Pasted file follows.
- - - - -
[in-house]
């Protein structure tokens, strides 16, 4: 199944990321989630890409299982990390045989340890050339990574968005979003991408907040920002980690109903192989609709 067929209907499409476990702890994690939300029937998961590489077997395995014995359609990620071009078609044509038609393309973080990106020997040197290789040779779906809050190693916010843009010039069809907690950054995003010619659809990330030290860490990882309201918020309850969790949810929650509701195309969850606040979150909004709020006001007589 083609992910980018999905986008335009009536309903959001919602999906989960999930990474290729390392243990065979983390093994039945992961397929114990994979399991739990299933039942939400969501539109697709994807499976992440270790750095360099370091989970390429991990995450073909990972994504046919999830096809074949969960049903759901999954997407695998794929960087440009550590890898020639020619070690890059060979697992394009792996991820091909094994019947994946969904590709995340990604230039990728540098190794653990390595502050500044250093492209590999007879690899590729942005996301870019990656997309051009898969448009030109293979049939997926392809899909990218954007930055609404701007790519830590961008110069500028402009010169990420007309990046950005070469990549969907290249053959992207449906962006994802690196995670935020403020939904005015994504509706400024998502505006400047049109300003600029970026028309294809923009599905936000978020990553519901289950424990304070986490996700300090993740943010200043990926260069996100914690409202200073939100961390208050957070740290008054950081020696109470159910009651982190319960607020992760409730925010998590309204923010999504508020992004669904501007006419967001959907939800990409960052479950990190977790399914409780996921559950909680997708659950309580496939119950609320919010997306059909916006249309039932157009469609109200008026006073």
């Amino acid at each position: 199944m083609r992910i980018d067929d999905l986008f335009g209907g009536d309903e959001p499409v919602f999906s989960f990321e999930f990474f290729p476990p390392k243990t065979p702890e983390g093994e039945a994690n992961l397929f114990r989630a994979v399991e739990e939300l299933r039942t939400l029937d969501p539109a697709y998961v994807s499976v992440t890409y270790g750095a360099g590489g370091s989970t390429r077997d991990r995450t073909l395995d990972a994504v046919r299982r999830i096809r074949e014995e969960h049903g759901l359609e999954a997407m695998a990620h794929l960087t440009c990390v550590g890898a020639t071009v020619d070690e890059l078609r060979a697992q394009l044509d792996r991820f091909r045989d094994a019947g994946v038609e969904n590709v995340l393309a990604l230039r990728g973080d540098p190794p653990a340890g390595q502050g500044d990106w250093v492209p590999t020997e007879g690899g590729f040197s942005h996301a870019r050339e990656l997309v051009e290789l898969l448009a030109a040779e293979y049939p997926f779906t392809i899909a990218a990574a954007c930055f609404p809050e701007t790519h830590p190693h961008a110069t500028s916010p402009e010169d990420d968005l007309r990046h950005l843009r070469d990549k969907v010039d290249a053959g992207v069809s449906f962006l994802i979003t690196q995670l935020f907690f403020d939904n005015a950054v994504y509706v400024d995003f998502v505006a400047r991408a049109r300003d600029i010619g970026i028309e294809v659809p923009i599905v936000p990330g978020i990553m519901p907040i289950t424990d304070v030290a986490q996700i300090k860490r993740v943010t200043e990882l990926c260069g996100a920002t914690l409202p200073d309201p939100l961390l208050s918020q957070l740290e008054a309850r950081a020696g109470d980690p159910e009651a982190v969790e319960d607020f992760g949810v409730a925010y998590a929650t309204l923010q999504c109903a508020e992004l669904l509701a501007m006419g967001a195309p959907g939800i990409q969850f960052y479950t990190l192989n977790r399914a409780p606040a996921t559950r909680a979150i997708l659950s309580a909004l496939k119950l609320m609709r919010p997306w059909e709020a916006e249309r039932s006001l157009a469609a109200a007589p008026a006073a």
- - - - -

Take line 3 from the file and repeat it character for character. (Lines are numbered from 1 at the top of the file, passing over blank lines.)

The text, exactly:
């Amino acid at each position: 199944m083609r992910i980018d067929d999905l986008f335009g209907g009536d309903e959001p499409v919602f999906s989960f990321e999930f990474f290729p476990p390392k243990t065979p702890e983390g093994e039945a994690n992961l397929f114990r989630a994979v399991e739990e939300l299933r039942t939400l029937d969501p539109a697709y998961v994807s499976v992440t890409y270790g750095a360099g590489g370091s989970t390429r077997d991990r995450t073909l395995d990972a994504v046919r299982r999830i096809r074949e014995e969960h049903g759901l359609e999954a997407m695998a990620h794929l960087t440009c990390v550590g890898a020639t071009v020619d070690e890059l078609r060979a697992q394009l044509d792996r991820f091909r045989d094994a019947g994946v038609e969904n590709v995340l393309a990604l230039r990728g973080d540098p190794p653990a340890g390595q502050g500044d990106w250093v492209p590999t020997e007879g690899g590729f040197s942005h996301a870019r050339e990656l997309v051009e290789l898969l448009a030109a040779e293979y049939p997926f779906t392809i899909a990218a990574a954007c930055f609404p809050e701007t790519h830590p190693h961008a110069t500028s916010p402009e010169d990420d968005l007309r990046h950005l843009r070469d990549k969907v010039d290249a053959g992207v069809s449906f962006l994802i979003t690196q995670l935020f907690f403020d939904n005015a950054v994504y509706v400024d995003f998502v505006a400047r991408a049109r300003d600029i010619g970026i028309e294809v659809p923009i599905v936000p990330g978020i990553m519901p907040i289950t424990d304070v030290a986490q996700i300090k860490r993740v943010t200043e990882l990926c260069g996100a920002t914690l409202p200073d309201p939100l961390l208050s918020q957070l740290e008054a309850r950081a020696g109470d980690p159910e009651a982190v969790e319960d607020f992760g949810v409730a925010y998590a929650t309204l923010q999504c109903a508020e992004l669904l509701a501007m006419g967001a195309p959907g939800i990409q969850f960052y479950t990190l192989n977790r399914a409780p606040a996921t559950r909680a979150i997708l659950s309580a909004l496939k119950l609320m609709r919010p997306w059909e709020a916006e249309r039932s006001l157009a469609a109200a007589p008026a006073a």